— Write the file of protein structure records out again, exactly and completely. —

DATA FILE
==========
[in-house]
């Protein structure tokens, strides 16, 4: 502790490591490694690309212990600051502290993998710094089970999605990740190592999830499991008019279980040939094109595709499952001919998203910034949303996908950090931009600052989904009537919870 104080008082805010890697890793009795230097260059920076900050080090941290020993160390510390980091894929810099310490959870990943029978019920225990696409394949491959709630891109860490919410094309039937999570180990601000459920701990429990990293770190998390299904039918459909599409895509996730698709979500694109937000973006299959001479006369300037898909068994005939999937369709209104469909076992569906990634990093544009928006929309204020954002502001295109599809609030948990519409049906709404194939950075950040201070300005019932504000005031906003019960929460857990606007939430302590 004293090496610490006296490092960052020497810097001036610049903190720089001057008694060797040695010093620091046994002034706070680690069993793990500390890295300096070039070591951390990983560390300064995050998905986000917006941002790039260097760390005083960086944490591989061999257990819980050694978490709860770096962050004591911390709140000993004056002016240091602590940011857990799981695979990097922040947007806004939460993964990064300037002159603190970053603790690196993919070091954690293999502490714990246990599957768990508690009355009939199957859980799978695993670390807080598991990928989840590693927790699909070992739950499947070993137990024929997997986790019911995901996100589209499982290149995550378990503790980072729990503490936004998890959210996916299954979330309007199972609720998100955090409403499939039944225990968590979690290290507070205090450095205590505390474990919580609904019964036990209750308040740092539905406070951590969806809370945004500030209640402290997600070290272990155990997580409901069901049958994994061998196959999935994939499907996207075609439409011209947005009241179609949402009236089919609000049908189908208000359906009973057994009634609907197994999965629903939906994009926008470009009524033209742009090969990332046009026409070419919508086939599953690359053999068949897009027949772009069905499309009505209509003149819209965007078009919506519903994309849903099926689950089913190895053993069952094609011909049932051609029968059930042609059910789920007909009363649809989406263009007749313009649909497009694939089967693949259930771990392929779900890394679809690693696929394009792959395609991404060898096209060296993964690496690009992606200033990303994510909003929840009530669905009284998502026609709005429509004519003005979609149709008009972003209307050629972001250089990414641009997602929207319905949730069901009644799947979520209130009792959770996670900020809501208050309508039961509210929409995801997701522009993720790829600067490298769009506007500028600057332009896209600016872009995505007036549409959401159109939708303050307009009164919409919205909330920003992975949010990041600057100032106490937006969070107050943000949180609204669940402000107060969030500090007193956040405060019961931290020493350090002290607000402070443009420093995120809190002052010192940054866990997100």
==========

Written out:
[in-house]
């Protein structure tokens, strides 16, 4: 502790490591490694690309212990600051502290993998710094089970999605990740190592999830499991008019279980040939094109595709499952001919998203910034949303996908950090931009600052989904009537919870 104080008082805010890697890793009795230097260059920076900050080090941290020993160390510390980091894929810099310490959870990943029978019920225990696409394949491959709630891109860490919410094309039937999570180990601000459920701990429990990293770190998390299904039918459909599409895509996730698709979500694109937000973006299959001479006369300037898909068994005939999937369709209104469909076992569906990634990093544009928006929309204020954002502001295109599809609030948990519409049906709404194939950075950040201070300005019932504000005031906003019960929460857990606007939430302590 004293090496610490006296490092960052020497810097001036610049903190720089001057008694060797040695010093620091046994002034706070680690069993793990500390890295300096070039070591951390990983560390300064995050998905986000917006941002790039260097760390005083960086944490591989061999257990819980050694978490709860770096962050004591911390709140000993004056002016240091602590940011857990799981695979990097922040947007806004939460993964990064300037002159603190970053603790690196993919070091954690293999502490714990246990599957768990508690009355009939199957859980799978695993670390807080598991990928989840590693927790699909070992739950499947070993137990024929997997986790019911995901996100589209499982290149995550378990503790980072729990503490936004998890959210996916299954979330309007199972609720998100955090409403499939039944225990968590979690290290507070205090450095205590505390474990919580609904019964036990209750308040740092539905406070951590969806809370945004500030209640402290997600070290272990155990997580409901069901049958994994061998196959999935994939499907996207075609439409011209947005009241179609949402009236089919609000049908189908208000359906009973057994009634609907197994999965629903939906994009926008470009009524033209742009090969990332046009026409070419919508086939599953690359053999068949897009027949772009069905499309009505209509003149819209965007078009919506519903994309849903099926689950089913190895053993069952094609011909049932051609029968059930042609059910789920007909009363649809989406263009007749313009649909497009694939089967693949259930771990392929779900890394679809690693696929394009792959395609991404060898096209060296993964690496690009992606200033990303994510909003929840009530669905009284998502026609709005429509004519003005979609149709008009972003209307050629972001250089990414641009997602929207319905949730069901009644799947979520209130009792959770996670900020809501208050309508039961509210929409995801997701522009993720790829600067490298769009506007500028600057332009896209600016872009995505007036549409959401159109939708303050307009009164919409919205909330920003992975949010990041600057100032106490937006969070107050943000949180609204669940402000107060969030500090007193956040405060019961931290020493350090002290607000402070443009420093995120809190002052010192940054866990997100």